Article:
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Thread: Lot Combos

  1. #1
    Cyburbian Seabishop's avatar
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    Lot Combos

    How does your town handle lot combos? By that I mean the most basic combination of lots where grandma owns 2 lots side by side and wants to strictly combine them with no new or moved property lines. Can grandma do it by deed alone or does she need to hire a surveyor and submit a plan just to show the line being erased?

  2. #2
    Cyburbian DecaturHawk's avatar
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    Grandma needs to submit a plat drawn by a licensed surveyor. Luckily for Grandma, however, is that a minor plat of four lots or less, if it has the elements required by the Subdivision regs, canbe approved administratively, no Plan Commission or City Council involved.
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    Cyburbian mike gurnee's avatar
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    By deed where I have worked, but can lead to problems.

  4. #4
    Cyburbian Plus
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    Section 17.12.030 Platting and replatting.

    D. In all districts, adjoining platted lots, those lots having a common lot line in common zoning, may adjust their common lot lines without replatting, provided that the newly-created sites meet all requirements of the zoning code for the district and create no additional lot(s).
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  5. #5
    Cyburbian donk's avatar
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    We can do it multiple ways. 2 and 3 are confusing to describe here and not the preferred methods. I won't approve items done under 2, I let another Development Officer with years of experience deal with reading and sketching out the crazy old descriptions (from the oak tree by the stone fence northerly to the creek.....)

    1) New / Amending Plan of subdivision with consolidating deeds. ie Survey plan that shows the boundaries of Lot 1(Parcel A) and Lot 2(Parcel B) and a written description that states that Parcel A and Parcel B are going to be combined to Form a new lot.

    2) By consolidating deed. This is typically done for larger properties and properties associated with old/original crown grants. These properties have typically never been surveyed due to size and location. They'll just refer to the original deeds that describe the parcels and say that they are being joined to form a single property.(ie All that land as described in a deed with registration number 1234 and containing land located.... to be forever combined with land described in a deed numbered 1235....)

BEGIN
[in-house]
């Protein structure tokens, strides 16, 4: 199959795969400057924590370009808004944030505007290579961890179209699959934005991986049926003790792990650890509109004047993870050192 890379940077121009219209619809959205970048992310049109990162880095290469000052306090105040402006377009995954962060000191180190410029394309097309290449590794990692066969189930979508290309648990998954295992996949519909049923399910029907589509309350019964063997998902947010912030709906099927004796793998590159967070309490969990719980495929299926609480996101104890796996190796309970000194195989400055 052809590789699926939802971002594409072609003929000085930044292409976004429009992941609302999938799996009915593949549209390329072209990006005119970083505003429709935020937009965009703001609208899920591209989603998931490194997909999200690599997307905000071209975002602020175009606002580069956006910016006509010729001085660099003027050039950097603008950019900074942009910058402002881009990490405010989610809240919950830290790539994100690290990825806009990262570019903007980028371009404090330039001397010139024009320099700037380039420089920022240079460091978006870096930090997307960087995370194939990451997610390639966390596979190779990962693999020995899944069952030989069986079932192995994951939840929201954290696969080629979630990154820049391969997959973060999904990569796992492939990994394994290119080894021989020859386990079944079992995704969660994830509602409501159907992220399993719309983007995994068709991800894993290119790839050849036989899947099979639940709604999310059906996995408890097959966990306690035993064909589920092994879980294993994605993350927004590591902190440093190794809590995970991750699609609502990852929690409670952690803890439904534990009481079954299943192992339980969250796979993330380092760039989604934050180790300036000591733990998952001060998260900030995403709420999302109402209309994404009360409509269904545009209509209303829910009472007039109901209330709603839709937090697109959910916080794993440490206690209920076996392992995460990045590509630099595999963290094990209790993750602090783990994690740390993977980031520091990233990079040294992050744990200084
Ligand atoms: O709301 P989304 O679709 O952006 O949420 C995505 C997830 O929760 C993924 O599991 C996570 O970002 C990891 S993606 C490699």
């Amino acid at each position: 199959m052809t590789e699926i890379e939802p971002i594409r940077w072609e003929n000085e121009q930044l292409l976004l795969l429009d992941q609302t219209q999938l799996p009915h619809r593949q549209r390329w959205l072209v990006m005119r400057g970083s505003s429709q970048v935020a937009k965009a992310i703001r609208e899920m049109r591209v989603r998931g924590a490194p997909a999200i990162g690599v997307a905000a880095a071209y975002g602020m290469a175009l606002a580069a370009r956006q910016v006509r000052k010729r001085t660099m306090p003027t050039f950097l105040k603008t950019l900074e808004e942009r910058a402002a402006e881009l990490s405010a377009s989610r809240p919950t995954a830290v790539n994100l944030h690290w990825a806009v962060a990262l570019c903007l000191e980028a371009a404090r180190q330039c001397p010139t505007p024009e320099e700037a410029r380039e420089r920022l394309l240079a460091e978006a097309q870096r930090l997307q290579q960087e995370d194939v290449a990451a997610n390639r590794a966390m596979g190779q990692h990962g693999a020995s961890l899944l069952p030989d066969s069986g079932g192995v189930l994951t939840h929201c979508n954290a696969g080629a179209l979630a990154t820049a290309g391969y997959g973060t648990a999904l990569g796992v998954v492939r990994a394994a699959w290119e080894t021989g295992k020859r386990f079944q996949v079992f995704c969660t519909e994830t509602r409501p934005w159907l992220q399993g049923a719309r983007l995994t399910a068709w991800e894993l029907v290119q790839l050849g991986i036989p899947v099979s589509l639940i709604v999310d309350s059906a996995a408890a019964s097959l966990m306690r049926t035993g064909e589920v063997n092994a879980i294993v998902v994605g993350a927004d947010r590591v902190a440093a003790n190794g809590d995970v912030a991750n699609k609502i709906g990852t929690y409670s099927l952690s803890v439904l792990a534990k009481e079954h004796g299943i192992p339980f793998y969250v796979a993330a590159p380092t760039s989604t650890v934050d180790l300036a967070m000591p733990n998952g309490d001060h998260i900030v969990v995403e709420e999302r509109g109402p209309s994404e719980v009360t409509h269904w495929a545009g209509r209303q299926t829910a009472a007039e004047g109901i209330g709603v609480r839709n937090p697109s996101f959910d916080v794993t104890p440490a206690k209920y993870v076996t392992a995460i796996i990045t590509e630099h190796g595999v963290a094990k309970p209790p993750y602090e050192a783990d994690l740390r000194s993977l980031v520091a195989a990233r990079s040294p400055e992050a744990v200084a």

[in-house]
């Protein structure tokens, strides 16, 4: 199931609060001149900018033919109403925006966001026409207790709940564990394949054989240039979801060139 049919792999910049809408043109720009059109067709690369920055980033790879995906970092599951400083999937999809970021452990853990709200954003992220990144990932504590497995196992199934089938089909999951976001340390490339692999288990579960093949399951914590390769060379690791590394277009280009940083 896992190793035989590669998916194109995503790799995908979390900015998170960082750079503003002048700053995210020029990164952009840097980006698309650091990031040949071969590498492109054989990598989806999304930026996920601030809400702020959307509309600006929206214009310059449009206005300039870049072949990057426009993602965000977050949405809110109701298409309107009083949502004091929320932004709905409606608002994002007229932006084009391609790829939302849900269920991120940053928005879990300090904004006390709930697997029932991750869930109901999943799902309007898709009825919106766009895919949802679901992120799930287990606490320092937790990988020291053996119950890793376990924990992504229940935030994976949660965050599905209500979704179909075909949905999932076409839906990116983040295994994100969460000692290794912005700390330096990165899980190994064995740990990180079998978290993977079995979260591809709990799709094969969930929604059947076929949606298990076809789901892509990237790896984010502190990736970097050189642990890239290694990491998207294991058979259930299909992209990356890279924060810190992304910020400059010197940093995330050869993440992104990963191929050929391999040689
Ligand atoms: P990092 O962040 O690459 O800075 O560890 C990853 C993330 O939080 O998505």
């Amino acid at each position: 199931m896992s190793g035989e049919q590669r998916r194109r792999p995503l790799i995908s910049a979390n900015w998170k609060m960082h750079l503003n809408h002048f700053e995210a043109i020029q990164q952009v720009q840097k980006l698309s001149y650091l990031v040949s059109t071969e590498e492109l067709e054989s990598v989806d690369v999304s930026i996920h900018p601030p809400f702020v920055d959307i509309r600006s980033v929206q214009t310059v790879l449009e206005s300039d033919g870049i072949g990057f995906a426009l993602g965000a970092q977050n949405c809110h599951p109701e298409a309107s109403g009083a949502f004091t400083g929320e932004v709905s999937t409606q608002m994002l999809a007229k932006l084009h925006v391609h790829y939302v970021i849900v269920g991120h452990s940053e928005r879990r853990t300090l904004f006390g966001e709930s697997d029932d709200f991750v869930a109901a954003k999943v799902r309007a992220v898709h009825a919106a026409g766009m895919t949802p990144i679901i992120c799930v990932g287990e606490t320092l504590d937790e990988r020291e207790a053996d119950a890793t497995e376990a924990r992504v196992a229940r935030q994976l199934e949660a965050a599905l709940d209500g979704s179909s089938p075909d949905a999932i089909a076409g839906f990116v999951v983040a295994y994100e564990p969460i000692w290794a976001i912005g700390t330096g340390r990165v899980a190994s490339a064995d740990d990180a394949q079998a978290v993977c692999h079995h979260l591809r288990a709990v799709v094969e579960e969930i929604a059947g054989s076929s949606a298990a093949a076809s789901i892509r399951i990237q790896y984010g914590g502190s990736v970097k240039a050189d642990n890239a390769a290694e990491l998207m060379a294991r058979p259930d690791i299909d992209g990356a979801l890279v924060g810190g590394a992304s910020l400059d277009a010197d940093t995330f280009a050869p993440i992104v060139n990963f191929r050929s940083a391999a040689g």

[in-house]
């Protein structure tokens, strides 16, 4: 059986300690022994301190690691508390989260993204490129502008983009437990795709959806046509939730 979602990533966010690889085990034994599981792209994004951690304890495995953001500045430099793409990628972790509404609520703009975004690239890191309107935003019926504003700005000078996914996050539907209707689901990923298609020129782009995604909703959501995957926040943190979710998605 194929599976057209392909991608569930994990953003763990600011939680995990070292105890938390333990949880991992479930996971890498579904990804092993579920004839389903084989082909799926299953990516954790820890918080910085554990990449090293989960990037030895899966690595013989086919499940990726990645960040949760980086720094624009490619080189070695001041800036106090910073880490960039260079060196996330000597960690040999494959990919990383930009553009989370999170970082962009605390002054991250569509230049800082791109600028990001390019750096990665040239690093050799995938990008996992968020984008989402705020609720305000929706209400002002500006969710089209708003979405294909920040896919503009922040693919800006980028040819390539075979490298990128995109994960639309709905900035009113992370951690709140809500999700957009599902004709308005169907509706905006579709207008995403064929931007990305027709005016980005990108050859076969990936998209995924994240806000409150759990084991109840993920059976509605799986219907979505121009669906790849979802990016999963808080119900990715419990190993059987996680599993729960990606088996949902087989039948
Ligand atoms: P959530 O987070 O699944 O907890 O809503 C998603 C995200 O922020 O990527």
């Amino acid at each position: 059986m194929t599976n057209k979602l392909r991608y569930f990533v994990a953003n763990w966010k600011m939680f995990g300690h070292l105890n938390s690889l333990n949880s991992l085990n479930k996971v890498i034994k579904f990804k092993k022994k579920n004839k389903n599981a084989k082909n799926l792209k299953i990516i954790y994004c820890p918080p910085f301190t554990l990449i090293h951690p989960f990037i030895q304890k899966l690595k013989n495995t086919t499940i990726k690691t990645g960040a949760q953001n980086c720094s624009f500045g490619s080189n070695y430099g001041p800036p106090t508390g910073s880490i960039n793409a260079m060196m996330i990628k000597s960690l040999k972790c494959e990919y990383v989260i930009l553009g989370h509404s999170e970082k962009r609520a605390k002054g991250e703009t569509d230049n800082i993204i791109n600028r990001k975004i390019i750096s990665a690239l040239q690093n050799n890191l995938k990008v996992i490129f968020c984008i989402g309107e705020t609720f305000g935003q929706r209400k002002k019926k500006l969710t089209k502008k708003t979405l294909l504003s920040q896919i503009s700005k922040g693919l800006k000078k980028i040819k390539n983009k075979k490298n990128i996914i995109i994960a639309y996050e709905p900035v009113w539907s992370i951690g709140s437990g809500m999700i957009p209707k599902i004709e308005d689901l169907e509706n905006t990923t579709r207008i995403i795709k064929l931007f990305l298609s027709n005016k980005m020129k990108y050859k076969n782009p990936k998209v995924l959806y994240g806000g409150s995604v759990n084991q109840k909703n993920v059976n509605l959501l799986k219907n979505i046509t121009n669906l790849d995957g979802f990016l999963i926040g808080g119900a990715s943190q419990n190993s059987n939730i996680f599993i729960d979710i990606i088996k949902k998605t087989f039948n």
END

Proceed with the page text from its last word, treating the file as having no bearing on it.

3) Administrative Consolidation. We argue that this is not legal, but the registry office claims they can do it. This is when 2 abutting properties have identical registry records, they can be assigned a new Property Identification Number (PID) by the registry office and for all intents and purposes become a single lot. Note that the identical registration details means everything, including mortgages, where the tax bill is sent and the exact spelling of the owner's names.(ie Fill in a form, amend registration tables, done. There is more to it than this, but it is so new that it still confuses us, plus we don't think it is legal)

    Now to forget all of this stuff and learn a new jurisdiction's laws.
    Too lazy to beat myself up for being to lazy to beat myself up for being too lazy to... well you get the point....

  6. #6
    Forums Administrator & Gallery Moderator NHPlanner's avatar
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    NH Statutes cover this one:

    674:39-a Voluntary Merger. Any owner of 2 or more contiguous preexisting approved or subdivided lots or parcels who wishes to merge them for municipal regulation and taxation purposes may do so by applying to the planning board or its designee. Except where such merger would create a violation of then-current ordinances or regulations, all such requests shall be approved, and no public hearing or notice shall be required. No new survey plat need be recorded, but a notice of the merger, sufficient to identify the relevant parcels and endorsed in writing by the planning board or its designee, shall be filed for recording in the registry of deeds, and a copy mailed to the municipality's assessing officials. No such merged parcel shall thereafter be separately transferred without subdivision approval.